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Posts Tagged ‘bees’

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I never tire of the honey bees. And they never tire of the Russian sage.

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I wish I could capture the dozens hovering around the sage. Or the oregano, the lavender, the daisies – whatever prolific flower is in season. I wonder where they go when they leave my yard and what the honey they make might taste like?

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They crowd the sunflowers.

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This one is playing chameleon. I love his shadow on the petals of the sunflower.

The bees buzzed me several times while I was trying to get close enough to snap a good photo: stern little warnings that I was invading their space. But if I pressed the issue, it was the bees who moved away. They really aren’t up for a confrontation that might cost them their lives. They only get to sting once, then the stinger is lost and their life is forfeit. Unlike wasps, bees aren’t looking for a fight.

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The black bumblebees love our garden, too. When the rhododendrons are in bloom, we have two or three species of bumblebee hovering around, but as summer winds down and the pickings get slim, the social little black ones are all that remain. They love fireweed and this relative of borage. Like the honeybees, they will buzz at me in warning. Or maybe it isn’t a warning as much as they are just curious or I am disturbing them?

I took several photos of this one and was amazed to get such a great shot of its wings in motion as it flitted from flower to flower.

While I was bee hunting, I accidentally came across this guy resting on the veggie garden fence.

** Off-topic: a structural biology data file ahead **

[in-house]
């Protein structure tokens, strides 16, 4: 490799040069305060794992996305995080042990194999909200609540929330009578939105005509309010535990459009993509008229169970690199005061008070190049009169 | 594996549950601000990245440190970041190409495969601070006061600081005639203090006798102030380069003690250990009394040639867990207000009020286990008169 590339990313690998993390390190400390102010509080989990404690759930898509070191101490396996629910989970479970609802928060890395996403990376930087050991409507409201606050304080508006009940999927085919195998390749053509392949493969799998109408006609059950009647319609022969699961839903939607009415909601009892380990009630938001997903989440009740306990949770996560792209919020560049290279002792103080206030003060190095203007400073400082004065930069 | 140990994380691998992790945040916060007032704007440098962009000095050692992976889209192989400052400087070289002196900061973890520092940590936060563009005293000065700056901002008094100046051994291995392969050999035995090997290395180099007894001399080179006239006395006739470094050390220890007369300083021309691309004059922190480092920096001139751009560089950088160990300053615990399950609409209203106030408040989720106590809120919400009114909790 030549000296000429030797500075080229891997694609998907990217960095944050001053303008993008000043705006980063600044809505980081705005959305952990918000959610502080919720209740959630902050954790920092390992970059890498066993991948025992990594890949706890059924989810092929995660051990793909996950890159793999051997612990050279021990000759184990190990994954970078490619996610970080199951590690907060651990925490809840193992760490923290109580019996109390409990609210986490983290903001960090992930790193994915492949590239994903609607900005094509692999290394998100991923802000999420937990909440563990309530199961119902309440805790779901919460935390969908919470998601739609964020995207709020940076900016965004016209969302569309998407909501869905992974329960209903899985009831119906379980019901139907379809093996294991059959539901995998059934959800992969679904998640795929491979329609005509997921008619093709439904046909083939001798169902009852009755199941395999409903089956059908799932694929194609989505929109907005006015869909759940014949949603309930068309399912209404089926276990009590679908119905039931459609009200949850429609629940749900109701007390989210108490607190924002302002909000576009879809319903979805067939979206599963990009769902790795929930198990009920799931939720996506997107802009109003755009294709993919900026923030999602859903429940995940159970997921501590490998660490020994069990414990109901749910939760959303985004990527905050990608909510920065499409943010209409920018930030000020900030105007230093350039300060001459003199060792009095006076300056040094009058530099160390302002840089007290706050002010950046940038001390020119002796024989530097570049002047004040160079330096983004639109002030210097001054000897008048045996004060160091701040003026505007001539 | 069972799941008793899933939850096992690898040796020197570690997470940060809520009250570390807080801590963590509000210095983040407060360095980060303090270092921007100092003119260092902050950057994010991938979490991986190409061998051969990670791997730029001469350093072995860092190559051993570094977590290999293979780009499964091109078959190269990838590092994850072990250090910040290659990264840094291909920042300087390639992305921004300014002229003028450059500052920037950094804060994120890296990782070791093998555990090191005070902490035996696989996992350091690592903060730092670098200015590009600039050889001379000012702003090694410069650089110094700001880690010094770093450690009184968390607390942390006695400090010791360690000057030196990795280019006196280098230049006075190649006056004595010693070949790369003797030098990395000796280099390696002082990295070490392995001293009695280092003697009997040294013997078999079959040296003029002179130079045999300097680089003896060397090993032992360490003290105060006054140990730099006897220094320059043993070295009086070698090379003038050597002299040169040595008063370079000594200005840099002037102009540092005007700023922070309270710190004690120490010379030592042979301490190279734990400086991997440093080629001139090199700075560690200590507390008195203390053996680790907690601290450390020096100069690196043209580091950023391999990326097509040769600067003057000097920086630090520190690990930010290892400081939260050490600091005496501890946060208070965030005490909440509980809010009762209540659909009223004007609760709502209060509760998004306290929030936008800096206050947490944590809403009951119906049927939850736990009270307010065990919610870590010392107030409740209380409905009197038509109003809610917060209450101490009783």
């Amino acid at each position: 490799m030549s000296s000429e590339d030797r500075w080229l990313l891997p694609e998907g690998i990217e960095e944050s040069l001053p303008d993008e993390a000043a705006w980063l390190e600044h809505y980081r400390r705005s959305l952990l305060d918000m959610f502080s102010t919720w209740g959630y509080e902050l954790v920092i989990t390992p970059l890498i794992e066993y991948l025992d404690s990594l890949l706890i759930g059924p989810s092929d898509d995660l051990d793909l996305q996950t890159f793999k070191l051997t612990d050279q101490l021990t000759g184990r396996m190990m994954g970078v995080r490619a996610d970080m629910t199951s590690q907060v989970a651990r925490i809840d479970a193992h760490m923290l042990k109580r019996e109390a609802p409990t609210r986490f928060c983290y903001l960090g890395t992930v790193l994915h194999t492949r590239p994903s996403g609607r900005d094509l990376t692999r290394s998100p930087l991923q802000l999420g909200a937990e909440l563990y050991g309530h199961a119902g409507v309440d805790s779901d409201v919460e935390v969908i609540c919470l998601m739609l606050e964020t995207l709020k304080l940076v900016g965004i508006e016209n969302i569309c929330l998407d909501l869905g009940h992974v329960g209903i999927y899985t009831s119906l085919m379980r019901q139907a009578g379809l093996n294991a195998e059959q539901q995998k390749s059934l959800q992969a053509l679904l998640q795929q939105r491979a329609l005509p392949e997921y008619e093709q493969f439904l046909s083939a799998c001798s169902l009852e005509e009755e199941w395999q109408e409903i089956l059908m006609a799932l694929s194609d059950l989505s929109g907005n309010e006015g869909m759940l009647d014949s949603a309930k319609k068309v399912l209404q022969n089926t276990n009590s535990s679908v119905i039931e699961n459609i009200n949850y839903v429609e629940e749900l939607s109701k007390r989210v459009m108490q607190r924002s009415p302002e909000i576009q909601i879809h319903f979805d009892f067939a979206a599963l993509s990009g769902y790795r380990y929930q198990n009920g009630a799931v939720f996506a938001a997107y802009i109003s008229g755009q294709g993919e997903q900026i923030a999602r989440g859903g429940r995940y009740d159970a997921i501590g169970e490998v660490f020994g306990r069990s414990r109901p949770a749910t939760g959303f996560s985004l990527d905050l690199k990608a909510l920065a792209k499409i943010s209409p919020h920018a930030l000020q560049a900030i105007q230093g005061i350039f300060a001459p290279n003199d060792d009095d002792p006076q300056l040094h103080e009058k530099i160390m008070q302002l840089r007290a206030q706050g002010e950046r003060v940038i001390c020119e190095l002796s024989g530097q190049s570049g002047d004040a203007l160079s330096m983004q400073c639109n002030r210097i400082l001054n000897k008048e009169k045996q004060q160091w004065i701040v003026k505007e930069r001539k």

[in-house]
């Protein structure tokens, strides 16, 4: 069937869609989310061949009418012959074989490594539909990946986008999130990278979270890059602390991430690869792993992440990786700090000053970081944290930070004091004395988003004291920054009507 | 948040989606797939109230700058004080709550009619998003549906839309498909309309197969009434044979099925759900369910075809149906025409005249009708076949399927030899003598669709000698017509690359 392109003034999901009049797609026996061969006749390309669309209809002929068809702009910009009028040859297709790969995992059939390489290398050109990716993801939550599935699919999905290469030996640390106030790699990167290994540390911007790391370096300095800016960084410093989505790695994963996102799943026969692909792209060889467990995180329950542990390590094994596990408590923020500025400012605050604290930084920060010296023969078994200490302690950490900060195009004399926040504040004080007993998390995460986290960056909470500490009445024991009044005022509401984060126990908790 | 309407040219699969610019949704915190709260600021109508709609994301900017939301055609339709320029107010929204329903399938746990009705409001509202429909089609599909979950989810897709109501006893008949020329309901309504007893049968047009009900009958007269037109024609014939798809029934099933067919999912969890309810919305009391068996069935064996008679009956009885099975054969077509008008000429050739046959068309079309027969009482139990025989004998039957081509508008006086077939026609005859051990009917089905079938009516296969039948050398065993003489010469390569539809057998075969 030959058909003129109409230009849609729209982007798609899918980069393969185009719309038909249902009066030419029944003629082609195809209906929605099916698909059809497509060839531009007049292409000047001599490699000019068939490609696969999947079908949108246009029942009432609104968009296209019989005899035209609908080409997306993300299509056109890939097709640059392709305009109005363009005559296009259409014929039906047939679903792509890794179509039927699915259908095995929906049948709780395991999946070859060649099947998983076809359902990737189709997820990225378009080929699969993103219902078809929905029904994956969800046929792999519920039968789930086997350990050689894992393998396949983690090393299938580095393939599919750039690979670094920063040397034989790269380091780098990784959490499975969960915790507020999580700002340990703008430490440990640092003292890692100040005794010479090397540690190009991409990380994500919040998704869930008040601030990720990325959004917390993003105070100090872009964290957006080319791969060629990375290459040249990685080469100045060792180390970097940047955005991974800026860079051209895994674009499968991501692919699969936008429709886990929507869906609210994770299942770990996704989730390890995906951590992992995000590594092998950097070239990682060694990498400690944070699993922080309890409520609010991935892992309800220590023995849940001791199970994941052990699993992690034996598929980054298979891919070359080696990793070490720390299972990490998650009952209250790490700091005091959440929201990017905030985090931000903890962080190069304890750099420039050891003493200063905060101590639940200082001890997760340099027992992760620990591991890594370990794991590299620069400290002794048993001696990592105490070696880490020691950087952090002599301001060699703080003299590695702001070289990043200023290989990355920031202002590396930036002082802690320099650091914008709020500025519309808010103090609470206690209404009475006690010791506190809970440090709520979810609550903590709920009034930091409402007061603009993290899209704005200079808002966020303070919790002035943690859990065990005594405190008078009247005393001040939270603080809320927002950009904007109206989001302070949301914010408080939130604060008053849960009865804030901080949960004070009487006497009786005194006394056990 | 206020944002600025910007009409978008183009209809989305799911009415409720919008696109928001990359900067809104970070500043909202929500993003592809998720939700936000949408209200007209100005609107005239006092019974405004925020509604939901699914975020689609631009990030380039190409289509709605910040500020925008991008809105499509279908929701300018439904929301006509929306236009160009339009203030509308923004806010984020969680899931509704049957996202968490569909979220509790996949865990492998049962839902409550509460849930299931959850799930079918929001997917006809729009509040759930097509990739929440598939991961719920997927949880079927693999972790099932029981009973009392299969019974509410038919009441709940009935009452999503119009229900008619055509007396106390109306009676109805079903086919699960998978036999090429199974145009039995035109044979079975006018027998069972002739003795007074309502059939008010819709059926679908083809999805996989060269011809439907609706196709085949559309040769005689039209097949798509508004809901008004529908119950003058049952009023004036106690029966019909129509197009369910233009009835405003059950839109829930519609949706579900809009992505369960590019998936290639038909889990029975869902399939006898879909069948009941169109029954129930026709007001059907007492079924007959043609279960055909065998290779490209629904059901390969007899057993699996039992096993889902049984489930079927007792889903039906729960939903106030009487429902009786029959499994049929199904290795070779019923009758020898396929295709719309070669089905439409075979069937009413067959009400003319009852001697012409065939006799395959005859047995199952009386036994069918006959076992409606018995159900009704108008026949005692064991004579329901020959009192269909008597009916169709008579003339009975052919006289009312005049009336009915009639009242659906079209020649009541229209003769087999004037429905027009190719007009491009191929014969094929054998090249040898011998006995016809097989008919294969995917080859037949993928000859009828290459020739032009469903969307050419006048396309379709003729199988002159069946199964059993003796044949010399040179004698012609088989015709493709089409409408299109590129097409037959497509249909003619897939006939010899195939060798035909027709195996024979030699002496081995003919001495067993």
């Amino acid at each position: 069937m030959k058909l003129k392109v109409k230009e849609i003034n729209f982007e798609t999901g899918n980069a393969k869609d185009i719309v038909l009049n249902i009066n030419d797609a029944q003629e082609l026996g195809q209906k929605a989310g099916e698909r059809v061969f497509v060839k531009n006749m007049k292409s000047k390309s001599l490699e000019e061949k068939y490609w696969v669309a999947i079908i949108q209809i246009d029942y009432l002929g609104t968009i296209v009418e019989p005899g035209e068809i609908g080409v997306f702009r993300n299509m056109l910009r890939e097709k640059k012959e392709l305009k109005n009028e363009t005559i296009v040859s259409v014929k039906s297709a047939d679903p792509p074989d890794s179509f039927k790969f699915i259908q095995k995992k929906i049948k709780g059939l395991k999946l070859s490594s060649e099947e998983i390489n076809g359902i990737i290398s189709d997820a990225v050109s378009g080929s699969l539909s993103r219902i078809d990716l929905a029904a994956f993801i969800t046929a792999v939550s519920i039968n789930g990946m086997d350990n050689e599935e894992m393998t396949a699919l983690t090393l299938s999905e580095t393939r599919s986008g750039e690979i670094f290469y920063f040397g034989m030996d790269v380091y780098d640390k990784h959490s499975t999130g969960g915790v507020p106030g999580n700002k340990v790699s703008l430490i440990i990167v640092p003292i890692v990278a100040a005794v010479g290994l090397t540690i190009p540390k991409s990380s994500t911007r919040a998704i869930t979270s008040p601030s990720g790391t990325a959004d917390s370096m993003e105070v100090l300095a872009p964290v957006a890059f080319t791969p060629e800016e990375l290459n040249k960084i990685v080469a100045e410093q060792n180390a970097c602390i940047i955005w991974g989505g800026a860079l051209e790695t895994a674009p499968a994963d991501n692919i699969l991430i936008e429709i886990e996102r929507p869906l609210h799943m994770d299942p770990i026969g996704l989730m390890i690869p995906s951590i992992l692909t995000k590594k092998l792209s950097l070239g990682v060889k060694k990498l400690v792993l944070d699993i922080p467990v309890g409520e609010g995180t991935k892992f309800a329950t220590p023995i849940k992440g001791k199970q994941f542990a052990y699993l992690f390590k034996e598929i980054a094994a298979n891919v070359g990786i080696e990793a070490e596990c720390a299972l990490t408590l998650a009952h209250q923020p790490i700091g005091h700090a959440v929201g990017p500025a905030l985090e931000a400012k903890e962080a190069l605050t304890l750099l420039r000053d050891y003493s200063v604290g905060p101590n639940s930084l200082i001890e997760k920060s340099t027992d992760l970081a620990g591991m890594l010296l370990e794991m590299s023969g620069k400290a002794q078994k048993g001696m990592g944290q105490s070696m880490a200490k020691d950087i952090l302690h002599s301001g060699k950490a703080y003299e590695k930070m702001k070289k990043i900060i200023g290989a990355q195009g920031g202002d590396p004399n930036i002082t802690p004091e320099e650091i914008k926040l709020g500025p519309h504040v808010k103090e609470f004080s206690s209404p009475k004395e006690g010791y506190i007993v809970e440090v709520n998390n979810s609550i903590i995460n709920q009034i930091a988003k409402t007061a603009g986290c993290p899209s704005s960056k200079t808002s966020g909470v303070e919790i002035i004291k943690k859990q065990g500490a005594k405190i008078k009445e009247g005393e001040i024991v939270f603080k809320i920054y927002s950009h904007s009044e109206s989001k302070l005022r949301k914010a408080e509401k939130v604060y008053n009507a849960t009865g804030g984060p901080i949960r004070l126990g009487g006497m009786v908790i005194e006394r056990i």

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I think it could be a spider wasp.  Family: Pompilidae. But it could be Family: Ichneumonidae (check out the ovipositor on the end of the abdomen).  Makes me wish I had captured it and could really look at it. But I turned my head and it flew off to points unknown.

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We had a wonderful warm Saturday that distracted me from all of my other responsibilities and plans. No one else was at home when I rose in the morning (except the parakeets). I looked at the loads of laundry, considered the posts I wanted to add to my blog (on homeschooling, mostly), the bills to pay and the myriad other little duties I have to do on a weekend. Then I looked outside. Sunshine. Real sunshine and real warm sunshine. I wheeled the parakeets outside so they could enjoy the day. I found my garden gloves, my garden shows, and I put on some sloppy parachute pants to get dirty in. I tied my hair back and dropped my trusty knee pads onto the still-dewy lawn.

And I dug. There’s something freeing about dirt. I pulled up chickweed and used the trowel to get under the dandelions, false dandelions and thistles that were trying to get a foothold in my flower beds. The day was warm and I lost track of time. Not much was blooming – yet – but so much had the promise of opening up to the sun! I decided to get two flower beds done: the ones out front, under the big rhododendrons, and the big “island” in the back, by the camelia. I refused to look at the camellia, which had just tipped past its prime. Camellias don’t last much more than fifteen minutes, and this one is no exception. It’s redeeming feature is the trunk. Really. And the ten minutes that the flowers are fully open, still vibrant and pink with bright yellow stamens. Then they turn brown and ugly, fall off the tree (bush? Mine is pruned to look like a dwarf tree)) and turn into slug slime on the ground beneath the camellia. Slugs won’t eat them, by the way: I suppose they consider the dead flowers are as slimy as them, so why bother? No, slugs eat my irises instead.